Judge Bill Gibron once experienced the title situation—antibiotics cleared it right up.
Boy Meets Girl. Boy Loses Girl. Boy Meets Girl. Boy Loses Girl. Boy Meets Girl. Any Questions?
Mark (Bryan Price) has had a total of five serious relationships in his life. His latest—to wannabe actress Jess (Christa Nicole Wells, Brother's War)—has just ended in disaster. Hoping to find a hobby to take his mind off his lame love affairs, our hero tries karate. Unfortunately, the advertised class at a local gym turns out to be a secret speed dating ruse set up by a quintet of single women. Intrigued by Mark, the offer to pay him for his services. What they want, however is for him to sit down and tell them what exactly men really want.
Mark goes on to describe his various romantic pitfalls, from his problems with the too pretty Miranda (Amber Bonasso) to the aggressive competitive nature of rocker girl Trish (Taylor M. Dooley, Workshop). In fact, between Jess and the remote Rachel (Courtney Manning) Mark has only had one truly special someone—eccentric North Carolina transplant Claire (Caitlin M. Shultz)—and even then, his commitment-phobe persona wouldn't let her in. Realizing he might have been making mistakes all this time, our lead longs to make things right. Hopefully, with the help of his newfound lady friends, he can do just that.
If some movies represent the law of diminishing returns, then Mark of Love takes the opposite approach. It starts out awful, builds to a level of light acceptability, and then really delivers in the end. If you can wait 90 minutes to see a mensch and his female minions finally figure out this whole boy/girl, June/moon thing, then you'll be amply rewarded. This doesn't mean the first 80 are bad, just built on the backs of elements you'll be more exasperated by than entertained.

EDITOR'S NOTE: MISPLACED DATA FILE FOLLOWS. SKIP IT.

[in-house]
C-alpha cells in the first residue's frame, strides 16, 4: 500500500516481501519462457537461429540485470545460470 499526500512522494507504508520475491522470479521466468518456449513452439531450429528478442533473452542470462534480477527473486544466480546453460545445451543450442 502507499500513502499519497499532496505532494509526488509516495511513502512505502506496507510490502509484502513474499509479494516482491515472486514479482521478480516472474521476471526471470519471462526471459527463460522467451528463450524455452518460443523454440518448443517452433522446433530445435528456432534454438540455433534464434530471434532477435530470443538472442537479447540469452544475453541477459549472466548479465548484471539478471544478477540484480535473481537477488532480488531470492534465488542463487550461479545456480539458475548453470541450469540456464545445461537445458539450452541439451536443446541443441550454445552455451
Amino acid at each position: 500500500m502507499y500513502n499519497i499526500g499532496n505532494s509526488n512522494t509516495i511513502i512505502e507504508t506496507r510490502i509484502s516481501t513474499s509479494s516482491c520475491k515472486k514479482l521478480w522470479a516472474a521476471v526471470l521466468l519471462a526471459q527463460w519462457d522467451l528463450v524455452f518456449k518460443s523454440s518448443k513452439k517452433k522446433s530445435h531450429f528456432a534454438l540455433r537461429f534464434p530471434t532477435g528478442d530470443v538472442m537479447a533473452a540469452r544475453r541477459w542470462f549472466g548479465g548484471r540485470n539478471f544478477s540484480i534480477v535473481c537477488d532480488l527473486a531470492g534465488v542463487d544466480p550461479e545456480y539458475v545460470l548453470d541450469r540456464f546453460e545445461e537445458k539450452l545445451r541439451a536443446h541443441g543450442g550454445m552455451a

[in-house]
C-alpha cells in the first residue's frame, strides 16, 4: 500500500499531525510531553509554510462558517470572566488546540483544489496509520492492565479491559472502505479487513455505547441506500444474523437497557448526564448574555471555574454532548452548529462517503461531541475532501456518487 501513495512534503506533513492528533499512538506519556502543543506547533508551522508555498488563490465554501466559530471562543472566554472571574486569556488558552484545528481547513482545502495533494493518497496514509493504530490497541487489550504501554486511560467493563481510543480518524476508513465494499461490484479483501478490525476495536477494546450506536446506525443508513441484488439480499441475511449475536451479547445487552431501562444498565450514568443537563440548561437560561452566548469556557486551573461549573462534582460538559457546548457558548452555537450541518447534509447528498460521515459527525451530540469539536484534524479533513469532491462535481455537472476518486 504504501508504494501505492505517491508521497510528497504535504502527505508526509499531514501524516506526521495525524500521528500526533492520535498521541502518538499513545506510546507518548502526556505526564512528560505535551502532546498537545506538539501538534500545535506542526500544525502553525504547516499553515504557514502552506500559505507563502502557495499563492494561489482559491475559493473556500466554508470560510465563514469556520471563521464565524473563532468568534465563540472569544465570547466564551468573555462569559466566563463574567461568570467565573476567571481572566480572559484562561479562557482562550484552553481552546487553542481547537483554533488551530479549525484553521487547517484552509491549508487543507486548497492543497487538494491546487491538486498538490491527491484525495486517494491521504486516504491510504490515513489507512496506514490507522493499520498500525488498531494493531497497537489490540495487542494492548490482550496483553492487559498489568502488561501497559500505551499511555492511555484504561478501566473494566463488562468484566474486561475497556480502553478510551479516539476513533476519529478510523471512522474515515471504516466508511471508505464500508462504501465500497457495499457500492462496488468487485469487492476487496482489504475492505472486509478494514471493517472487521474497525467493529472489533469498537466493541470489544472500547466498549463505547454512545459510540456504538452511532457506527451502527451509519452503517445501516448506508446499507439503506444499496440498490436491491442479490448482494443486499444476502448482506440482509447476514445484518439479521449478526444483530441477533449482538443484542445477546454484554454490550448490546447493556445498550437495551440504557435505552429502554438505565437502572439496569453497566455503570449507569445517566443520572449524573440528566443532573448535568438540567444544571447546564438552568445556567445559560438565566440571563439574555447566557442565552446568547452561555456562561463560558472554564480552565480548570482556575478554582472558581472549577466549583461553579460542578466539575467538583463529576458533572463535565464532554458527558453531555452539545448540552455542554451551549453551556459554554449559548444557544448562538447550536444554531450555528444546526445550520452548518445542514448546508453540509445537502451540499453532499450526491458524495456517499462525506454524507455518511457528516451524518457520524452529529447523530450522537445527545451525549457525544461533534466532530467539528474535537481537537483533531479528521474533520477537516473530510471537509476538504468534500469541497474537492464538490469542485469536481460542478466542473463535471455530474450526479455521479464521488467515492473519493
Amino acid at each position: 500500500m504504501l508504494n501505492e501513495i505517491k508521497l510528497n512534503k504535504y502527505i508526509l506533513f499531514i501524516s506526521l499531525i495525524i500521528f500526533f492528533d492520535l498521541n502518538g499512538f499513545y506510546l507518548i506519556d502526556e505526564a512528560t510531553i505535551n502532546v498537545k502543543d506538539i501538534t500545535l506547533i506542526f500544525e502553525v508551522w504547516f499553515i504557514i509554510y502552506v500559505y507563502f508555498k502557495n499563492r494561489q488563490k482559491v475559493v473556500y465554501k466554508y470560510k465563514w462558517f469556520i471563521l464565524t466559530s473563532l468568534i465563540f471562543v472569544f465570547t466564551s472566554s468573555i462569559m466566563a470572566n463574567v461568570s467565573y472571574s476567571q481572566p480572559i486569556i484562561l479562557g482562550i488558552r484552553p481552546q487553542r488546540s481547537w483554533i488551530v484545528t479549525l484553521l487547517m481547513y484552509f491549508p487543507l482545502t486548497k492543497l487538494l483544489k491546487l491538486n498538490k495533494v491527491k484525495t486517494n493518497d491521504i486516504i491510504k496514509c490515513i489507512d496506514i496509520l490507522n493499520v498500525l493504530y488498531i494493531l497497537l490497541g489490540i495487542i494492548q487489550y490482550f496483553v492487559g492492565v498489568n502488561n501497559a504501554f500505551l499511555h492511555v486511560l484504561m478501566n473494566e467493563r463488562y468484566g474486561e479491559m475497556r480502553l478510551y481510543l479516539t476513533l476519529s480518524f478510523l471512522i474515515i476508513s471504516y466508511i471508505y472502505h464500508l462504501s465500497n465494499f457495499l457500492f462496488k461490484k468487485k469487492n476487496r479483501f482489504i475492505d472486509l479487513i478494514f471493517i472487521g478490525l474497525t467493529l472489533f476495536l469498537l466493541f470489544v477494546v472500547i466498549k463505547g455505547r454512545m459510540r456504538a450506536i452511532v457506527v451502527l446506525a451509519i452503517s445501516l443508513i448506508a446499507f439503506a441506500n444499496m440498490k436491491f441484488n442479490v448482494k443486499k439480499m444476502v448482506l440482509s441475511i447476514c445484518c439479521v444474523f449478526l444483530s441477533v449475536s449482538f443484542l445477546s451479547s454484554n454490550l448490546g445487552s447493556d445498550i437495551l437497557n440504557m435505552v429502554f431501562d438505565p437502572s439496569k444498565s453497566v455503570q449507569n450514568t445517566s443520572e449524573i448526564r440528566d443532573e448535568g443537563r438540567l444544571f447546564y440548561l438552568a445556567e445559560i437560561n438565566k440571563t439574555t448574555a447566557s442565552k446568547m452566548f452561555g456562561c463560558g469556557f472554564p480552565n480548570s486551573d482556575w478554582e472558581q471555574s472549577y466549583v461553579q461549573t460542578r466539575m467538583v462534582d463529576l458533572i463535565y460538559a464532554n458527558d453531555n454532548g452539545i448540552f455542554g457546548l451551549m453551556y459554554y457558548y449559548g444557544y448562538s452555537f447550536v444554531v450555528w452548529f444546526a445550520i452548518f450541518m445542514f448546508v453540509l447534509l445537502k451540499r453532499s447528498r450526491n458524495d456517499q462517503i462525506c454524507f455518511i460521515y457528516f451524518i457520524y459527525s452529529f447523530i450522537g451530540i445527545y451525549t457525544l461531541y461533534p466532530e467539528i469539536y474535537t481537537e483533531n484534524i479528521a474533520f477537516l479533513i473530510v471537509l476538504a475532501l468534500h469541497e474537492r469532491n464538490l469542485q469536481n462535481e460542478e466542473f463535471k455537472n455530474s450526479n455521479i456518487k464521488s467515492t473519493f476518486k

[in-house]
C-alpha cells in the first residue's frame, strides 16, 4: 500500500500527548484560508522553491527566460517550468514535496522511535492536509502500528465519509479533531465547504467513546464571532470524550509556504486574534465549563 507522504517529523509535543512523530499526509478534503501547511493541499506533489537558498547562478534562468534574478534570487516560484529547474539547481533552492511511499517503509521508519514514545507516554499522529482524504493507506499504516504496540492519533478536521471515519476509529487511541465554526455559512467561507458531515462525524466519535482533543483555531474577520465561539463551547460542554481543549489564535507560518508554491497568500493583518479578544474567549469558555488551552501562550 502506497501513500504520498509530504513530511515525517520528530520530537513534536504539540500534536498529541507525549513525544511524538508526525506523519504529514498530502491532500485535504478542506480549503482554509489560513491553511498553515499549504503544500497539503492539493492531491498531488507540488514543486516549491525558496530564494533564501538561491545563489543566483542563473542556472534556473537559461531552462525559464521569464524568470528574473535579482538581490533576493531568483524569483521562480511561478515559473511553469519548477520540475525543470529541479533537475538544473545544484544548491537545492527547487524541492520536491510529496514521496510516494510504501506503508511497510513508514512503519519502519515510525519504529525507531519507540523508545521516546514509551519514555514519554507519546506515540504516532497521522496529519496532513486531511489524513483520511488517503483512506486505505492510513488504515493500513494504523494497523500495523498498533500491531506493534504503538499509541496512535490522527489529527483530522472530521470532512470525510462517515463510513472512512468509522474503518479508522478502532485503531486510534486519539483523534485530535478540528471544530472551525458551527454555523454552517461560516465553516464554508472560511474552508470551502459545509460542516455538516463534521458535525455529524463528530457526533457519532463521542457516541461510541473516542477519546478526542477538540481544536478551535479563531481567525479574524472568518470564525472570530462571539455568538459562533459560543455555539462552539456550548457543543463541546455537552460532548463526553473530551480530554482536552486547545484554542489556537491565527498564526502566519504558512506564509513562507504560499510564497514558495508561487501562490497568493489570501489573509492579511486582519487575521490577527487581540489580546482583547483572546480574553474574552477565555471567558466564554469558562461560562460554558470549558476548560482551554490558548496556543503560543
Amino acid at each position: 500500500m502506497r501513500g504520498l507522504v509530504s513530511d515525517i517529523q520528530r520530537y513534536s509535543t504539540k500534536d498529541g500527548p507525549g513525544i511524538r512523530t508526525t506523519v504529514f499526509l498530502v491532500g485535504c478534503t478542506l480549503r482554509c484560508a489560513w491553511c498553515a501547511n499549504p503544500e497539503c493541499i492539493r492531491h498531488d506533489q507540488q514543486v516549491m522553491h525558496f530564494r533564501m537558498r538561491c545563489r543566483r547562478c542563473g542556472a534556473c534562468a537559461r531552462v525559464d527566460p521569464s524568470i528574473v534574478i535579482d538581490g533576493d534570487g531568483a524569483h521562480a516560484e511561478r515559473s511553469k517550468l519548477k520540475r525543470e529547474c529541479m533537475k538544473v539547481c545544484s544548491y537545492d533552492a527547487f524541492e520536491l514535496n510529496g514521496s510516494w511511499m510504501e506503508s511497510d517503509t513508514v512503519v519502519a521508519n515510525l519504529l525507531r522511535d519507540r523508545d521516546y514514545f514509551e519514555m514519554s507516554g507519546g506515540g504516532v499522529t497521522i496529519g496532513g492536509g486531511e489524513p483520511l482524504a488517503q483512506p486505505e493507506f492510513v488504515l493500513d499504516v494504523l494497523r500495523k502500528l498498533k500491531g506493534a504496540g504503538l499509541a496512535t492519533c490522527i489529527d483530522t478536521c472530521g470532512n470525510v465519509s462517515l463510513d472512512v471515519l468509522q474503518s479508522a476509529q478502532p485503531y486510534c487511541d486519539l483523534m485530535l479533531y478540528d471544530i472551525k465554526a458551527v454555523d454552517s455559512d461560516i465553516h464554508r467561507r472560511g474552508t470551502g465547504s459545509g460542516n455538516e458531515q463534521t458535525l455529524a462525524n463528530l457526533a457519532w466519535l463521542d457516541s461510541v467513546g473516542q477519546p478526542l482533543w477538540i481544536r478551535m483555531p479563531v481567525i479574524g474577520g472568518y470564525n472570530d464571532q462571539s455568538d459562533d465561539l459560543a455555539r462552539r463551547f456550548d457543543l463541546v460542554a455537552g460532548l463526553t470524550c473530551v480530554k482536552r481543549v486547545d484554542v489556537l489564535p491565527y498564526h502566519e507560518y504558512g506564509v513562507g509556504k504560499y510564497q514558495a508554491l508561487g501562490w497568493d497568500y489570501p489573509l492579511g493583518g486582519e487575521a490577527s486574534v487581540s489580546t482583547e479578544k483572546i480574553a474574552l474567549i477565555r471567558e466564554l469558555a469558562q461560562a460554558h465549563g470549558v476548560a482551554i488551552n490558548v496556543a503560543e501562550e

The biggest stumbling block is Mark himself. As played by the hound dog Price, he's a predictable putz. Every time a far-too-good-for-him gal says "I Love You," he turns into a jerk. A-holes aren't as unsympathetic as this drip. We are supposed to believe that he connects at a deep level with these ladies, yet the minute they utter a single one syllable word, he's Caspar. A ghost. A free-roaming, vaporous, full-torso apparition. Only his last relationship stands up to him (meaning she kicks him out before he runs away). The rest of the time, it's sort-of-like them and then dump them when things get too serious.
Then there is the set-up. Since it's derived from a play (something called I Love You!. And You…And You…), the adaptation can't help but be stagey. The whole first act is Mark sitting in a single setting with five gender archetypes (the desperate gal, the nice and cute one, the angry biz-nitch, the uptight control freak, the over-analyzer) quizzing him over his past. Then we go to flashbacks that are equally mannered in their presentation. Everything here walks a fine line between sounding authentic and overly written. Most people don't communicate on the level that Mark and his various companions do. It's like watching a workshop discuss various couple's crisis issues.
Still, if you put the work in and wade through all the tired touchy-feely truism, Mark of Love succeeds. You heart soars when our hero "sees the light" and the nice little detailed touches along the way (misspelled words, blue M&Ms) all come back to connect to the conclusion. You may actually feel a small tear (or two) welling up in your eyes. While it's not perfect, it's far more fun than the lame excuses for romantic comedy that Hollywood cranks out every few months.
On DVD, the movie looks very good. The 2.35:1 anamorphic image is bright, clean, and loaded with color. We get a lot of detail and controlled contrasts for a standard digital dynamic. Similarly, the sound situation is very polished and professional. The dialogue is always easy to understand and the soundtrack (saddled with more than a few shoe-gazing indie items) is crisp and clear. As for added content, the bloopers are a blast, while the Behind the Scenes featurette is more fleeting glimpse than informative.
For some, the slow pace of Mark of Love's beginning will have no effect on their admiration of this movie. They'll adore it from opening to close. For others, the theatrical foundation will be an initial trial eventually paid back in satisfactory spades. When you consider what it could have been, it's an amazing achievement. Not great, but very good indeed.
Not guilty—it takes a while to get going, but when it does, it delivers
the requisite romance.
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